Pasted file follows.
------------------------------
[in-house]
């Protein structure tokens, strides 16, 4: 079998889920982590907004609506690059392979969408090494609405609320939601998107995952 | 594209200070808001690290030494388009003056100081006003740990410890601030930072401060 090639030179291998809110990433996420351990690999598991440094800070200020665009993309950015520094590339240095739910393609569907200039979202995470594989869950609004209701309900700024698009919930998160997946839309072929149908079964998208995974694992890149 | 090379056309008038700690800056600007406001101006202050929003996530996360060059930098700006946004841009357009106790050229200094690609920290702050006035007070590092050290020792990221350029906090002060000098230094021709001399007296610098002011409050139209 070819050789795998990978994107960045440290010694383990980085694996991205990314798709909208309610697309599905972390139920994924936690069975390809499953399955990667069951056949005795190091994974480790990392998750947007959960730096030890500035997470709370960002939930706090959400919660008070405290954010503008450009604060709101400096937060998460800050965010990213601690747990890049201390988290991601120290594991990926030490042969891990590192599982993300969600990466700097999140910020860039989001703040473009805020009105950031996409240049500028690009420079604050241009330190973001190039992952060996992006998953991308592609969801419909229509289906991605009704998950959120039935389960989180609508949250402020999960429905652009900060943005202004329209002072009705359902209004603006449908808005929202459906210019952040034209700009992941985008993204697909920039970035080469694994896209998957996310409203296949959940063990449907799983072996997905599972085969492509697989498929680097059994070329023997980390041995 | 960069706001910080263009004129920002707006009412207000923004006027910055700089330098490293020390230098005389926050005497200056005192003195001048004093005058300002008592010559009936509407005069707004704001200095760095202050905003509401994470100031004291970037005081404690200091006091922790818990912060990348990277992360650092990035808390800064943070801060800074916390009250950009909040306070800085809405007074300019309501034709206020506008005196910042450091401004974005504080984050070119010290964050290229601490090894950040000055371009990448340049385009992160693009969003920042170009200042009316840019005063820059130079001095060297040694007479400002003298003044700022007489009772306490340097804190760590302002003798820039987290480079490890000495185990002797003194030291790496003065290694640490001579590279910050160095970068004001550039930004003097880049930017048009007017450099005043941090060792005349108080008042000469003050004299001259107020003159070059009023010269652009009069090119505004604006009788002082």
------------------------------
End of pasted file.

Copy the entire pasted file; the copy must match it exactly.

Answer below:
[in-house]
């Protein structure tokens, strides 16, 4: 079998889920982590907004609506690059392979969408090494609405609320939601998107995952 | 594209200070808001690290030494388009003056100081006003740990410890601030930072401060 090639030179291998809110990433996420351990690999598991440094800070200020665009993309950015520094590339240095739910393609569907200039979202995470594989869950609004209701309900700024698009919930998160997946839309072929149908079964998208995974694992890149 | 090379056309008038700690800056600007406001101006202050929003996530996360060059930098700006946004841009357009106790050229200094690609920290702050006035007070590092050290020792990221350029906090002060000098230094021709001399007296610098002011409050139209 070819050789795998990978994107960045440290010694383990980085694996991205990314798709909208309610697309599905972390139920994924936690069975390809499953399955990667069951056949005795190091994974480790990392998750947007959960730096030890500035997470709370960002939930706090959400919660008070405290954010503008450009604060709101400096937060998460800050965010990213601690747990890049201390988290991601120290594991990926030490042969891990590192599982993300969600990466700097999140910020860039989001703040473009805020009105950031996409240049500028690009420079604050241009330190973001190039992952060996992006998953991308592609969801419909229509289906991605009704998950959120039935389960989180609508949250402020999960429905652009900060943005202004329209002072009705359902209004603006449908808005929202459906210019952040034209700009992941985008993204697909920039970035080469694994896209998957996310409203296949959940063990449907799983072996997905599972085969492509697989498929680097059994070329023997980390041995 | 960069706001910080263009004129920002707006009412207000923004006027910055700089330098490293020390230098005389926050005497200056005192003195001048004093005058300002008592010559009936509407005069707004704001200095760095202050905003509401994470100031004291970037005081404690200091006091922790818990912060990348990277992360650092990035808390800064943070801060800074916390009250950009909040306070800085809405007074300019309501034709206020506008005196910042450091401004974005504080984050070119010290964050290229601490090894950040000055371009990448340049385009992160693009969003920042170009200042009316840019005063820059130079001095060297040694007479400002003298003044700022007489009772306490340097804190760590302002003798820039987290480079490890000495185990002797003194030291790496003065290694640490001579590279910050160095970068004001550039930004003097880049930017048009007017450099005043941090060792005349108080008042000469003050004299001259107020003159070059009023010269652009009069090119505004604006009788002082």